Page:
Henri Cartier-Bresson

Chim, like Robert Capa, was a Parisian from Montparnasse.  He had the
intelligence of a chess player; with the air of a math teacher he applied
his vast curiosity and culture to a great number of subjects.
We had been friends since 1933.  The precision of his critical
spirit had rapidly become indispensable to those around him.  Photography
to him was a pawn that he moved all over the chessboard of his
Another of his pawns, kept in reserve, was his culinary delicacy,
which he handled with gentle authority by always ordering the good wines
and elaborate dishes himself.  He had one item of personal elegance: his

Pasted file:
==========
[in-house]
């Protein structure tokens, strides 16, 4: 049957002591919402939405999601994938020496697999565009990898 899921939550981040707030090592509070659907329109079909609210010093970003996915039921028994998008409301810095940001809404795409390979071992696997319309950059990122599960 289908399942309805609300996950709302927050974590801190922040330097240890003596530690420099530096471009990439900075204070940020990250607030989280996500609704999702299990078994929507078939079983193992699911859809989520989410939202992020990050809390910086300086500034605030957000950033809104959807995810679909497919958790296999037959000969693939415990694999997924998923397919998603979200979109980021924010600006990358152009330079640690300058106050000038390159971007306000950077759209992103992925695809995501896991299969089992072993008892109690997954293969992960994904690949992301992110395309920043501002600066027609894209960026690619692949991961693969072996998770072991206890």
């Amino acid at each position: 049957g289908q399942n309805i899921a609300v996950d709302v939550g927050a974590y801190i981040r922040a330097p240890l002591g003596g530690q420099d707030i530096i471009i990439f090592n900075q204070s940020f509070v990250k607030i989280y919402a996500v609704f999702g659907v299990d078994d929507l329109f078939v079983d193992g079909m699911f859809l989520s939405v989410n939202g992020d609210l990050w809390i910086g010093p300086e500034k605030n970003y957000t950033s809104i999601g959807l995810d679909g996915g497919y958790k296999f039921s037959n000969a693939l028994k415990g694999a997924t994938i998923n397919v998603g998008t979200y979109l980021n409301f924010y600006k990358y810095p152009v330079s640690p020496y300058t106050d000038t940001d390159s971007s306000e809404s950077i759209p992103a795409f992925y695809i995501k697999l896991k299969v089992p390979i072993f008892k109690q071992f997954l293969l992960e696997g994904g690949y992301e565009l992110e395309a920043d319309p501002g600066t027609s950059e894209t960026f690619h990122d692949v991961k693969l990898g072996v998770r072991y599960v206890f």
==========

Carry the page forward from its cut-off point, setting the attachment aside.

black silk ties.
His perspicacity, his very delicacy often gave him a sad, even
disabused smile, which brightened if one humored him.  He gave and
demanded much human warmth.  He had so many friends everywhere; he was a
born godfather.
When I went to announce his death to his friend David Schoenbrun,
he said to me in the conversation that followed:  “You and I know each
other very little.  And yet Chim was a friend to both of us.  He was a man
of secret compartments and he forgot to make them communicate”.
He accepted the servitudes of his profession and turned out to be
brave in situations that seemed utterly foreign to his personality.
Chim picked up his camera the way a doctor takes his stethoscope
out of his bag, applying his diagnosis to the condition of the heart; his
own was vulnerable.

Henri Cartier-Bresson
Written on the occasion of the tenth anniversary of David Seymour’s death.

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